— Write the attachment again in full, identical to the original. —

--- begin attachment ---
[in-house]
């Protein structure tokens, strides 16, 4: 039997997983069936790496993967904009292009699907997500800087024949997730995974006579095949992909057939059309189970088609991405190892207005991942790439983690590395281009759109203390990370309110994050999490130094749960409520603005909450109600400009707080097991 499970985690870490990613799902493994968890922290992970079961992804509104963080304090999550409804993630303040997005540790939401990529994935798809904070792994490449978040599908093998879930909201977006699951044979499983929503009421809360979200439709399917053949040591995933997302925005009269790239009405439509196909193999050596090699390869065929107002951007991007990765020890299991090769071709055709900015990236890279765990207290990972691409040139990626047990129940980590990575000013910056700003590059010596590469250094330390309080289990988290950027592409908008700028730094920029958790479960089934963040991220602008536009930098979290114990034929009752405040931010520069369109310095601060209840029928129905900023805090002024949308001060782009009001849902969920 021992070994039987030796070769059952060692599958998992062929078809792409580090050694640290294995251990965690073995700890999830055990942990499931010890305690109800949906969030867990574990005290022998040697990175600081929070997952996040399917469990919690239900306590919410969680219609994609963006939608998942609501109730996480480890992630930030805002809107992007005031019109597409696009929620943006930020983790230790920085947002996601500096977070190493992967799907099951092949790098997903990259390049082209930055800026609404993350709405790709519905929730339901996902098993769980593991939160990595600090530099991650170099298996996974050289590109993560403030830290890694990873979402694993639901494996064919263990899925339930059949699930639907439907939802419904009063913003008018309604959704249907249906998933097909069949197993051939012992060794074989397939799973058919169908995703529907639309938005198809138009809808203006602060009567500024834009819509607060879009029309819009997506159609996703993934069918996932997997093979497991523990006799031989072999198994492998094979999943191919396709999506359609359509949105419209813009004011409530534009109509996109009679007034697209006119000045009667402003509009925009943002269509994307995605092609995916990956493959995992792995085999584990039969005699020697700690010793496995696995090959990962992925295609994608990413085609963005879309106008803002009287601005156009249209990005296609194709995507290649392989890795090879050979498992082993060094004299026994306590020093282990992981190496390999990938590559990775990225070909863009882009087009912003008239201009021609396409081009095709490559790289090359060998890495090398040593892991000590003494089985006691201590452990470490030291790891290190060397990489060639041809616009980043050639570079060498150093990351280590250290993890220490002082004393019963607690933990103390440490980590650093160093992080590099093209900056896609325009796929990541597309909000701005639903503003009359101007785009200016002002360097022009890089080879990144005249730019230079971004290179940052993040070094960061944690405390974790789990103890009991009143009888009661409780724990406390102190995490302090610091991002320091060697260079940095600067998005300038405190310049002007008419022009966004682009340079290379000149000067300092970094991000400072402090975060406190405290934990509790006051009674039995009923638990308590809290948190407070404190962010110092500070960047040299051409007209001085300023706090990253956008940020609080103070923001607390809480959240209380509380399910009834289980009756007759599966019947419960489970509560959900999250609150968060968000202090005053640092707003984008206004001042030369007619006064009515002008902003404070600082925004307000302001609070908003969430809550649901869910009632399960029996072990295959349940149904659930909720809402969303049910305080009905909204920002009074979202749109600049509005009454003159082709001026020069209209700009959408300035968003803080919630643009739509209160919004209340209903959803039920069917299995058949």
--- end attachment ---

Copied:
[in-house]
């Protein structure tokens, strides 16, 4: 039997997983069936790496993967904009292009699907997500800087024949997730995974006579095949992909057939059309189970088609991405190892207005991942790439983690590395281009759109203390990370309110994050999490130094749960409520603005909450109600400009707080097991 499970985690870490990613799902493994968890922290992970079961992804509104963080304090999550409804993630303040997005540790939401990529994935798809904070792994490449978040599908093998879930909201977006699951044979499983929503009421809360979200439709399917053949040591995933997302925005009269790239009405439509196909193999050596090699390869065929107002951007991007990765020890299991090769071709055709900015990236890279765990207290990972691409040139990626047990129940980590990575000013910056700003590059010596590469250094330390309080289990988290950027592409908008700028730094920029958790479960089934963040991220602008536009930098979290114990034929009752405040931010520069369109310095601060209840029928129905900023805090002024949308001060782009009001849902969920 021992070994039987030796070769059952060692599958998992062929078809792409580090050694640290294995251990965690073995700890999830055990942990499931010890305690109800949906969030867990574990005290022998040697990175600081929070997952996040399917469990919690239900306590919410969680219609994609963006939608998942609501109730996480480890992630930030805002809107992007005031019109597409696009929620943006930020983790230790920085947002996601500096977070190493992967799907099951092949790098997903990259390049082209930055800026609404993350709405790709519905929730339901996902098993769980593991939160990595600090530099991650170099298996996974050289590109993560403030830290890694990873979402694993639901494996064919263990899925339930059949699930639907439907939802419904009063913003008018309604959704249907249906998933097909069949197993051939012992060794074989397939799973058919169908995703529907639309938005198809138009809808203006602060009567500024834009819509607060879009029309819009997506159609996703993934069918996932997997093979497991523990006799031989072999198994492998094979999943191919396709999506359609359509949105419209813009004011409530534009109509996109009679007034697209006119000045009667402003509009925009943002269509994307995605092609995916990956493959995992792995085999584990039969005699020697700690010793496995696995090959990962992925295609994608990413085609963005879309106008803002009287601005156009249209990005296609194709995507290649392989890795090879050979498992082993060094004299026994306590020093282990992981190496390999990938590559990775990225070909863009882009087009912003008239201009021609396409081009095709490559790289090359060998890495090398040593892991000590003494089985006691201590452990470490030291790891290190060397990489060639041809616009980043050639570079060498150093990351280590250290993890220490002082004393019963607690933990103390440490980590650093160093992080590099093209900056896609325009796929990541597309909000701005639903503003009359101007785009200016002002360097022009890089080879990144005249730019230079971004290179940052993040070094960061944690405390974790789990103890009991009143009888009661409780724990406390102190995490302090610091991002320091060697260079940095600067998005300038405190310049002007008419022009966004682009340079290379000149000067300092970094991000400072402090975060406190405290934990509790006051009674039995009923638990308590809290948190407070404190962010110092500070960047040299051409007209001085300023706090990253956008940020609080103070923001607390809480959240209380509380399910009834289980009756007759599966019947419960489970509560959900999250609150968060968000202090005053640092707003984008206004001042030369007619006064009515002008902003404070600082925004307000302001609070908003969430809550649901869910009632399960029996072990295959349940149904659930909720809402969303049910305080009905909204920002009074979202749109600049509005009454003159082709001026020069209209700009959408300035968003803080919630643009739509209160919004209340209903959803039920069917299995058949």